With the latest release candidate of SQL Server 2016 now available for download, let’s take some time to review some options you have to implement row-level security for Mobile Reports. These options can also be used for paginated reports in Reporting Services, so you don’t have to do the same work twice.
If you’re using SQL Server 2016 (or Azure SQL database) as your data source, you can take advantage of the new, built-in row-level security functionality. My colleague, Patrick LeBlanc, does an excellent job walking you through how to get this setup in SQL Server 2016 in a blogpost here – http://patrickdleblanc.com/wordpress/?p=90, so I’m not going to redo all the steps he lays out nicely on his blog. Since the old report manager has been replaced by the sleek new report portal in RC1, I’ve added a new screenshot below to replace the one Patrick included –
If you’re using a version of SQL Server prior to 2016 as your datasource, you can achieve something similar by creating a view that filters out records based on the user name accessing it. Assuming I used the same dataset I used in the first example, my view would look like this –
SELECT Student, SchoolRep, Class, Grade
WHERE (SchoolRep = CURRENT_USER)
1. Setup the execution account in the Reporting Services Configuration Manager to run as an account of your choosing –
2. Grant this account admin permissions on your Analysis Services instance
3. For the data source you’ll be using for your mobile report, setup roles for your users to be mapped to.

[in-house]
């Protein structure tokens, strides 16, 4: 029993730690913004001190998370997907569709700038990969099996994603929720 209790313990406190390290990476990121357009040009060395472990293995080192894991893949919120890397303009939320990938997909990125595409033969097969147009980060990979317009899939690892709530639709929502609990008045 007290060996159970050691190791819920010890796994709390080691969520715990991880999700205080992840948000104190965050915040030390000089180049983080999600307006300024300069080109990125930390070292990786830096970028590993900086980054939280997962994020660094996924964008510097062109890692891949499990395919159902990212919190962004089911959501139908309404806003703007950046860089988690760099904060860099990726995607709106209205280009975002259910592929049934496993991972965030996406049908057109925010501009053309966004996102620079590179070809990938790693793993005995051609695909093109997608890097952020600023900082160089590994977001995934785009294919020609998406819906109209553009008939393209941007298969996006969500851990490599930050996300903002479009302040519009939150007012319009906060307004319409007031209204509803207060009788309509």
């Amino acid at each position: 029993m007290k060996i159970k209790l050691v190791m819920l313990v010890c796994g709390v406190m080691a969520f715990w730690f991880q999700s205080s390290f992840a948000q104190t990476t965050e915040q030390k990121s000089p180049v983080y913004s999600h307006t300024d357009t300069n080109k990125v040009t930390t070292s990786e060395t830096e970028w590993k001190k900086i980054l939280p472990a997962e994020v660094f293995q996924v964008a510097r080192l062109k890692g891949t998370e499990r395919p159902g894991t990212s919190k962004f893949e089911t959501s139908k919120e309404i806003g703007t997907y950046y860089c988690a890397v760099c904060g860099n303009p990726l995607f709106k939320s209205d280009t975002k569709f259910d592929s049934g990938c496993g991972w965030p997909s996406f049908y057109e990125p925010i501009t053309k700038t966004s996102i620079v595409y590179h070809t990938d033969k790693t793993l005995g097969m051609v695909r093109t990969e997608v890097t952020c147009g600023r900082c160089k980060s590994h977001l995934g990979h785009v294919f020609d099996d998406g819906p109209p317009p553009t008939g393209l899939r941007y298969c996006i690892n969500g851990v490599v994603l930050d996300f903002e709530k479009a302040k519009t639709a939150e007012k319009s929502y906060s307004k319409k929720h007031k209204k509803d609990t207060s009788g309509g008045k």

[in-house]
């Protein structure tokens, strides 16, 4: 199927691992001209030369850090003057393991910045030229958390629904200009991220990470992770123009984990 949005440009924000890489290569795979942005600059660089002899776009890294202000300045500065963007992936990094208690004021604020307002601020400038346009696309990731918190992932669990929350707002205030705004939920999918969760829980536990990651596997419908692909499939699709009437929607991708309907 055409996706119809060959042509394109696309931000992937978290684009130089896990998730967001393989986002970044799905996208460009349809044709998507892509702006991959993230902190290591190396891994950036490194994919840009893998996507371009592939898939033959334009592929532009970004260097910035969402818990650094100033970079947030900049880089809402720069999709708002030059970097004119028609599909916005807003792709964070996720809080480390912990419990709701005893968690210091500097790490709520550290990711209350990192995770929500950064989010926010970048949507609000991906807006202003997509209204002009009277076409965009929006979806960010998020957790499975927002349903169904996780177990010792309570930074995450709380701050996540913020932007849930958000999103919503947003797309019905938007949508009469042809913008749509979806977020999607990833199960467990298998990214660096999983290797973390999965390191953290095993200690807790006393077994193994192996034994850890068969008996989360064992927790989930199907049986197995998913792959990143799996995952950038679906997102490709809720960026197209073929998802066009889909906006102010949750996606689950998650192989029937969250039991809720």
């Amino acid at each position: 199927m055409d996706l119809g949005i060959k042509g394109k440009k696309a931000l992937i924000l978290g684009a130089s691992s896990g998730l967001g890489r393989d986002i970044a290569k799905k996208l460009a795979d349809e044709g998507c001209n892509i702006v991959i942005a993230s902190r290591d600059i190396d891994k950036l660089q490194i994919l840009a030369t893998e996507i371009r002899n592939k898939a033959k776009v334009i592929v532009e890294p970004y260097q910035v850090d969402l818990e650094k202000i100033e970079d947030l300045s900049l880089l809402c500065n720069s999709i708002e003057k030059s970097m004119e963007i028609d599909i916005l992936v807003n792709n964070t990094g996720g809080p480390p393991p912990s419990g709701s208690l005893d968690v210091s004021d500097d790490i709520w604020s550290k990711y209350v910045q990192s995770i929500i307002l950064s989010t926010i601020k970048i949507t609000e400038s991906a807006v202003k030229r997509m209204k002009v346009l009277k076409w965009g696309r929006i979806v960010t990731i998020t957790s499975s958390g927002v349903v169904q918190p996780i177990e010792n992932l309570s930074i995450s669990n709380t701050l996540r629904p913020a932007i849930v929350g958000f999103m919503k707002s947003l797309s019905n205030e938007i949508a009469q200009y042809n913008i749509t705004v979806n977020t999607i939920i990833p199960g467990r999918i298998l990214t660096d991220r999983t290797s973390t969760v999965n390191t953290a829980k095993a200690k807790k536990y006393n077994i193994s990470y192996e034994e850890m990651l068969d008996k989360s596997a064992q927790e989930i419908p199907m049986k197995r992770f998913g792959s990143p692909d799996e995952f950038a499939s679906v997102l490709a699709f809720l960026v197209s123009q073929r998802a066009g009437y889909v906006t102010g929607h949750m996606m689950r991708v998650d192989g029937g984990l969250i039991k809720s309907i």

Add users or groups to these roles –
And setup the filters for the roles accordingly. These are the records anyone assigned to that role will be limited to seeing.
Note – Unless you have Kerberos setup in your organization, the Analysis Services and Reporting Services instance will need to be on the same server for this setup to work.
Regardless of which of these options I choose, I’ll always need to do the following steps to create and publish my mobile report –
1. Create my shared dataset in Report Builder or SQL Server Data Tools –
2. Save it to my RS server –
3. Create my mobile report using the SQL Server Mobile Report Publisher –
5. Preview It in the Publisher –
And there you go! This is one of a series of articles I’ll be doing both on my personal blog and the Reporting Services team blog over the next few weeks to show you how to get the most out of investment in Reporting Services in SQL Server 2016.
Thanks for reading!